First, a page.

At Berks Democratic Party dinner, get out the vote is the message

Oct. 9—Last year, the election was big news.

With the post of president on the ballot, the 2020 election was hard to ignore. It was covered night and day, yard signs and flags could be seen everywhere.

This year’s version doesn’t have a big-ticket race. It’s a municipal election, which means votes will be cast for positions like township supervisor and borough council member and school board director.

But just because it doesn’t have the glitz and glamor of last year doesn’t mean it’s not important.

At the Berks County Democratic Committee’s fall dinner Friday night, keynote speaker U.S. Rep. Conor Lamb told a crowd gathered at the DoubleTree by Hilton hotel in downtown Reading that elections like 2021 are crucial.

They’re where real connections can be made and where real change starts to happen.

Lamb said he speaks from experience.

While these days he’s traveling the commonwealth in pursuit of winning the Democratic nomination next spring in the hotly contested race for Pennsylvania’s soon-to-be vacant U.S. Senate seat, Lamb isn’t too far removed from another daunting campaign.

Lamb gained national attention in 2018 when he won a special election for Congress by 627 votes, despite a Republican registration advantage and a campaign that spent more than $8 million to defeat him.

After redistricting, he was forced to run in an intensely Republican-leaning district and against a competitor who President Donald Trump actively campaigned for.

It was a fiercely divided environment, one where people had chosen sides and dig in deeply.

“What Trump has done is make it possible to wonder whether what we say to our fellow Americans matters at all and whether everyone is hopelessly sorted into two categories of red and blue and whether it really even matters to go out and try to persuade people,” he said. “But we have to. We have to.”

Lamb, a former Marine and federal prosecutor, overcame those challenges by pounding the pavement.

He went door-to-door, often coming face-to-face with voters who told him they were staunchly in his opponent’s corner. But time and time again, by talking about his beliefs and his stance on issues like healthcare, education and his support for unions, he turned them around.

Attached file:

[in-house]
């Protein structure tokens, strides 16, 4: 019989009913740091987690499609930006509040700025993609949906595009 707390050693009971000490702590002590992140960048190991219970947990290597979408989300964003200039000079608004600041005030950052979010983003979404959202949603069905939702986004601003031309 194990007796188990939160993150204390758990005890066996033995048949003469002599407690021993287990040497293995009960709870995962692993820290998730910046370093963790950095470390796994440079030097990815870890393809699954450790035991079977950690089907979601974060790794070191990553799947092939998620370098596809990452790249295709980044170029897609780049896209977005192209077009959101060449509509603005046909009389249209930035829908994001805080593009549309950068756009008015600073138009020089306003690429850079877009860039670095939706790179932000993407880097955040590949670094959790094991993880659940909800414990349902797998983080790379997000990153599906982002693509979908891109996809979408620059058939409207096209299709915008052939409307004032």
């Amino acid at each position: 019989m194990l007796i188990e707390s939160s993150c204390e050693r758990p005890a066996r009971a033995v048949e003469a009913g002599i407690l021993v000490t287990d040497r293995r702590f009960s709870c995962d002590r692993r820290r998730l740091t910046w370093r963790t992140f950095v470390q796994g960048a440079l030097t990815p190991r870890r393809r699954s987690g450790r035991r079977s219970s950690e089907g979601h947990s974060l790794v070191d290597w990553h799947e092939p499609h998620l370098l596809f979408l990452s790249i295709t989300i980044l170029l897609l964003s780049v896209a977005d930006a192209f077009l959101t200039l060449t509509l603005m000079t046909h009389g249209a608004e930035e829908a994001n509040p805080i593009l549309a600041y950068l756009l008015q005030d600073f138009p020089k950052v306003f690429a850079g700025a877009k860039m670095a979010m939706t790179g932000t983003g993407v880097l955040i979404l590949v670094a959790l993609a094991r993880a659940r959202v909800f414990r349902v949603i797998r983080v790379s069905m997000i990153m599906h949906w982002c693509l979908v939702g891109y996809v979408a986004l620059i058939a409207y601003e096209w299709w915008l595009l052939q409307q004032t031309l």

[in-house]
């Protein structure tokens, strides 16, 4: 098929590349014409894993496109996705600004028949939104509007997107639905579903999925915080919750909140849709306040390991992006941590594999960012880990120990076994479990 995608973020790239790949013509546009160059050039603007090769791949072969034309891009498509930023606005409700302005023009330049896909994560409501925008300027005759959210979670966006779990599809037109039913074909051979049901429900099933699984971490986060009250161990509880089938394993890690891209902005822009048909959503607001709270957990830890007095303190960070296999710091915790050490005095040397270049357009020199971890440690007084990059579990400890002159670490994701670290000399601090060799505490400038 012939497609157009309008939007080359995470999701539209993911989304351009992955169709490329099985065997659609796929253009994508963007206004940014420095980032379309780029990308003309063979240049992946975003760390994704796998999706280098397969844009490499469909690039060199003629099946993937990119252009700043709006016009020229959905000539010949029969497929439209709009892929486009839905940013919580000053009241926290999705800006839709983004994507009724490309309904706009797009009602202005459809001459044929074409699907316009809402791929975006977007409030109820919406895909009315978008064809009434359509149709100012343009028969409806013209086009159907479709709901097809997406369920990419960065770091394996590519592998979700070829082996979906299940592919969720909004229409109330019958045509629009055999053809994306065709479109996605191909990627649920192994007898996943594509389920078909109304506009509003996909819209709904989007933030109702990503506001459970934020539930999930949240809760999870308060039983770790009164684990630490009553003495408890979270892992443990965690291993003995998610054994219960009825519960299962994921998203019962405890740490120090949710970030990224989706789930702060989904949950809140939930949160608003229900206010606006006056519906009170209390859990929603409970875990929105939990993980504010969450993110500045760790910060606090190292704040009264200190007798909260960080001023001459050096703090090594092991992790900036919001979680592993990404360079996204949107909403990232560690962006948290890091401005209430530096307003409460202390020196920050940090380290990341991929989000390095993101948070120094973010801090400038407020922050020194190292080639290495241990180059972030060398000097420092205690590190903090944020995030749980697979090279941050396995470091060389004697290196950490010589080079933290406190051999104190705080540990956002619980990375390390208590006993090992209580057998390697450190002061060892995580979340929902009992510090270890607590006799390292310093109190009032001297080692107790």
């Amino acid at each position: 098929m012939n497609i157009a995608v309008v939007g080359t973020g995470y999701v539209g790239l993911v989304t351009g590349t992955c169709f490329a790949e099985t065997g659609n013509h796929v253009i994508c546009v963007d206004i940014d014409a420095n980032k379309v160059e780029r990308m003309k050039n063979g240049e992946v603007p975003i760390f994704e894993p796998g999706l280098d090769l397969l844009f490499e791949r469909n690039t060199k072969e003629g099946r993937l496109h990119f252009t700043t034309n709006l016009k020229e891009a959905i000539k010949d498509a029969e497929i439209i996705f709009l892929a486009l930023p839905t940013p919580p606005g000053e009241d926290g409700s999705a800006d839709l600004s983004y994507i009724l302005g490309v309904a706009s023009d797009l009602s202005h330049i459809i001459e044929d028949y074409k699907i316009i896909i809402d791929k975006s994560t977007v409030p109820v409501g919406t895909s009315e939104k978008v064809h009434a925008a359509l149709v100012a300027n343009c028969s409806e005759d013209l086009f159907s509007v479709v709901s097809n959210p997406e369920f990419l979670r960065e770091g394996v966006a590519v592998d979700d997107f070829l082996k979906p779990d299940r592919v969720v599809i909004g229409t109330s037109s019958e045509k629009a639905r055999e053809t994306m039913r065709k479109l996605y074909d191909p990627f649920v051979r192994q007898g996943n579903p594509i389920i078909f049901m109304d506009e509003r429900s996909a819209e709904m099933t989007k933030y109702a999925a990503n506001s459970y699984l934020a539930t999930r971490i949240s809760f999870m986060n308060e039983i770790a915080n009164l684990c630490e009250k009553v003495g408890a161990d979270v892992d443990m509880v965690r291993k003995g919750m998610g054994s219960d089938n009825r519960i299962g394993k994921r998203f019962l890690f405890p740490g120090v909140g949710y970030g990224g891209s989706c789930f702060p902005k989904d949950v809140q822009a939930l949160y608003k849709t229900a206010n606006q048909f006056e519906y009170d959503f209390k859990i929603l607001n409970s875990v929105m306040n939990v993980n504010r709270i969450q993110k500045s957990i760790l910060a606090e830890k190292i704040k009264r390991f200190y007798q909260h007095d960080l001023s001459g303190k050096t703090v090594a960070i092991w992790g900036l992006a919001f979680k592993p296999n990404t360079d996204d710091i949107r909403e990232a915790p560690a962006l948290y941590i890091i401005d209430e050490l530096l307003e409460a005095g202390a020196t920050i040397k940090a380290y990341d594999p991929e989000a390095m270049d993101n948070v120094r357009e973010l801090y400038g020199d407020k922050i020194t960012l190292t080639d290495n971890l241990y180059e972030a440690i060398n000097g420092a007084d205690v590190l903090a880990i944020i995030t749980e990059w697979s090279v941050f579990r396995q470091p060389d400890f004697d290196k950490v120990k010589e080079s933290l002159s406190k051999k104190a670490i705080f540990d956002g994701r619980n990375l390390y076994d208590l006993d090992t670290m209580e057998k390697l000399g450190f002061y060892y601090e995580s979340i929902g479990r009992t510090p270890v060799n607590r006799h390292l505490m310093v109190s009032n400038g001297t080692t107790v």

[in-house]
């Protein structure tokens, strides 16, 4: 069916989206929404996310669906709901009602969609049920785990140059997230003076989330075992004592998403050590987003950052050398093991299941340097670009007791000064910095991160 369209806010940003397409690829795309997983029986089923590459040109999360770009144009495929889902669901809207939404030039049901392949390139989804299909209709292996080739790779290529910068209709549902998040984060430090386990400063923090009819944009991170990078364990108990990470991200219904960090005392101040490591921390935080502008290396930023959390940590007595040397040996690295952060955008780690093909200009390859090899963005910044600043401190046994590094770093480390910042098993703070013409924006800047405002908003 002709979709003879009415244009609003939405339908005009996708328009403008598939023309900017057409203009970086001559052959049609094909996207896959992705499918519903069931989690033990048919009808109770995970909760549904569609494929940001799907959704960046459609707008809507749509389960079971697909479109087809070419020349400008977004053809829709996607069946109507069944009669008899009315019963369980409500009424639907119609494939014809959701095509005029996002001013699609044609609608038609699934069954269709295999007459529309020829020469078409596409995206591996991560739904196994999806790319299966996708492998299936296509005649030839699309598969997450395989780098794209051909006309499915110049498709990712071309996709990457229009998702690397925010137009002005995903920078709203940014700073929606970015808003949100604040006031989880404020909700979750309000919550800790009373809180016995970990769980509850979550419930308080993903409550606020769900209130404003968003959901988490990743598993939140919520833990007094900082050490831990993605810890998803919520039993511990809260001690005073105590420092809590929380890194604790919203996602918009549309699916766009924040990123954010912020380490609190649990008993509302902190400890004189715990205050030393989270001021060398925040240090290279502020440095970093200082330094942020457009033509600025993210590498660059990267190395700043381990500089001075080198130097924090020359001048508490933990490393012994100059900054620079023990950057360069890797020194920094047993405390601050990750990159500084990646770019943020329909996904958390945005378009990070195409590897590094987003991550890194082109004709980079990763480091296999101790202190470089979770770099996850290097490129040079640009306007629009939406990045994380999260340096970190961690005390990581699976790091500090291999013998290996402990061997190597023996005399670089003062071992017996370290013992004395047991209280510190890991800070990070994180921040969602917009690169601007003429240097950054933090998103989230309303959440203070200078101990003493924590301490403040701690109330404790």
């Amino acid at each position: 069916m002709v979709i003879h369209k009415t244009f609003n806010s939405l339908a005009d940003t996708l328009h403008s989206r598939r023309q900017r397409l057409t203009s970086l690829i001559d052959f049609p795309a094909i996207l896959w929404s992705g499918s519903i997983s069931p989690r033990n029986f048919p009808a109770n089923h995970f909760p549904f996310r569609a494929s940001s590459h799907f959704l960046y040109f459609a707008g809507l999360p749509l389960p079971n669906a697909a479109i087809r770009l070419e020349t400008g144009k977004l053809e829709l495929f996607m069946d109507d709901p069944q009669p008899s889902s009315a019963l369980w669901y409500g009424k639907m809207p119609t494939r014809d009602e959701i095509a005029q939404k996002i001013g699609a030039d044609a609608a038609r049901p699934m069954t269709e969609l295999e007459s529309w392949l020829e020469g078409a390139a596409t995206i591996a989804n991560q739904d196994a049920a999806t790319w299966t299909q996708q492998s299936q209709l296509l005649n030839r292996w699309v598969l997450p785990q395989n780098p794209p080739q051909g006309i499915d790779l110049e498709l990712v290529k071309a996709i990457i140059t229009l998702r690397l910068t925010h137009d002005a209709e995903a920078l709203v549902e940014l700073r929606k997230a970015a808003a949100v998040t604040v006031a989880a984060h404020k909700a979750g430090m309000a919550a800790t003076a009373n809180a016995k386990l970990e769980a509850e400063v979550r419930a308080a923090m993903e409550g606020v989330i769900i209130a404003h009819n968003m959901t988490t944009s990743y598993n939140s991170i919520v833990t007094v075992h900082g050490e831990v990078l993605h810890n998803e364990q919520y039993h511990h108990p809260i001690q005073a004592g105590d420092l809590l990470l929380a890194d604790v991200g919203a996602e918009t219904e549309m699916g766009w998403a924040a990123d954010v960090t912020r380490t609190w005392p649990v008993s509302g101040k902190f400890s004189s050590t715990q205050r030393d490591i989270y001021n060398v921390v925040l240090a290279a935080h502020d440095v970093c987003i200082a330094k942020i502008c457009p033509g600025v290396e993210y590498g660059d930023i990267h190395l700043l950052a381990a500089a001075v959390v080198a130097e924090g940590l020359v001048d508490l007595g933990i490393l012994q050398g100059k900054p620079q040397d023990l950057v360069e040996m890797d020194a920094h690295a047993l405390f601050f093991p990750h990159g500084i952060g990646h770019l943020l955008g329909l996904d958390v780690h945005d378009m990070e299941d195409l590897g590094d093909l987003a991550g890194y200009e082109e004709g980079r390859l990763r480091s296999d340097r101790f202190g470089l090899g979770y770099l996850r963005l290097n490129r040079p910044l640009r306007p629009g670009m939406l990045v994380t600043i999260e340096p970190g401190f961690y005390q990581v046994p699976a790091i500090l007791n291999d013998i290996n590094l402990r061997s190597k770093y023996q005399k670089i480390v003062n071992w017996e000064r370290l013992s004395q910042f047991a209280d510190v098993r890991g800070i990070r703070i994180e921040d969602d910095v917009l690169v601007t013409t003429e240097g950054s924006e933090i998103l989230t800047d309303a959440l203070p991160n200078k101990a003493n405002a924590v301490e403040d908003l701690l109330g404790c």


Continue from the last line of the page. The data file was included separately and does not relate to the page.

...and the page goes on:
“People didn’t think it was possible, but we knew that if we went and talked to people without any barriers between us and the voters to talk about the issues, talk about their paychecks, talk about their situations,” he said. “Not want any consultant says, but just neighbor to neighbor. We knew people would see us fighting for how much we anted to represent them.”

Lamb, who represents Pennsylvania’s 17th Congressional District in Allegheny and Butler counties, said that’s how Democrats change change people’s minds, how they can win hearts and elections.

“That’s how we have to compete every time,” he said.

Lamb said that Democrats need to refuse to let others define what they’re all about, that the party needs to actively tell it’s own story and clearly share what they stand for.

“We have the work ethic, we have the pride and, most importantly, we have the dedication of the people we are trying to represent,” he said. “And we can carry that out of this room tonight and help get these judges and local candidates elected. That’s how we protect democracy at the end of the day.”

Three candidates running for statewide judicial races on the November ballots echoed that sentiment in their remarks at the dinner.

Pennsylvania Supreme Court candidate Maria McLaughlin is a Democrat from Philadelphia who has served on the Superior Court since 2017. She began her legal career as an assistant district attorney in Philly before serving in the family division of the city’s Court of Common Pleas.

She is running against Republican Kevin Brobson for a single open seat.

“We want all of our rights protected,” McLaughlin said about the slate of Democratic candidates running for statewide judicial seats. “What is more important than those values in our Constitution? We are the ones who are going to protect those rights.”

Pennsylvania Superior Court candidate Timika Lane is a Democrat from Philadelphia who serves as a Common Pleas Court Judge who handles criminal matters in the city. She previously worked in the public defender’s office and practiced family law as a private attorney.

She is competing against Republican Megan Sullivan for the lone open seat.

“We are fired up and ready to because we know how the courts impact each and every one of us,” Lane said. “We know time and time again that the courts have been the stopgap to make sure everyone’s voice is heard. And that is why it’s imperative that you go out and talk to everyone about this election.”

Pennsylvania Commonwealth Court candidate David Spurgeon serves on the Allegheny County Common Pleas Court. Before that he served for nearly two decades as assistant district attorney and then deputy district attorney for the county.

He is one of four candidates running for two open seats. The other candidates are Democrat Lori Dumas and Republicans Andrew Crompton and Stacy Wallace.

“These seats are 10-year terms and once you win you are probably never going to lose your job so that means all can serve 20 to 30 years — which is great if Democrats win but horrible if Republicans win,” Spurgeon told the crowd. “Because the winners will be making decisions about our elections, about women’s reproductive rights, about gerrymandering, about all the things that are important to Pennsylvania.”

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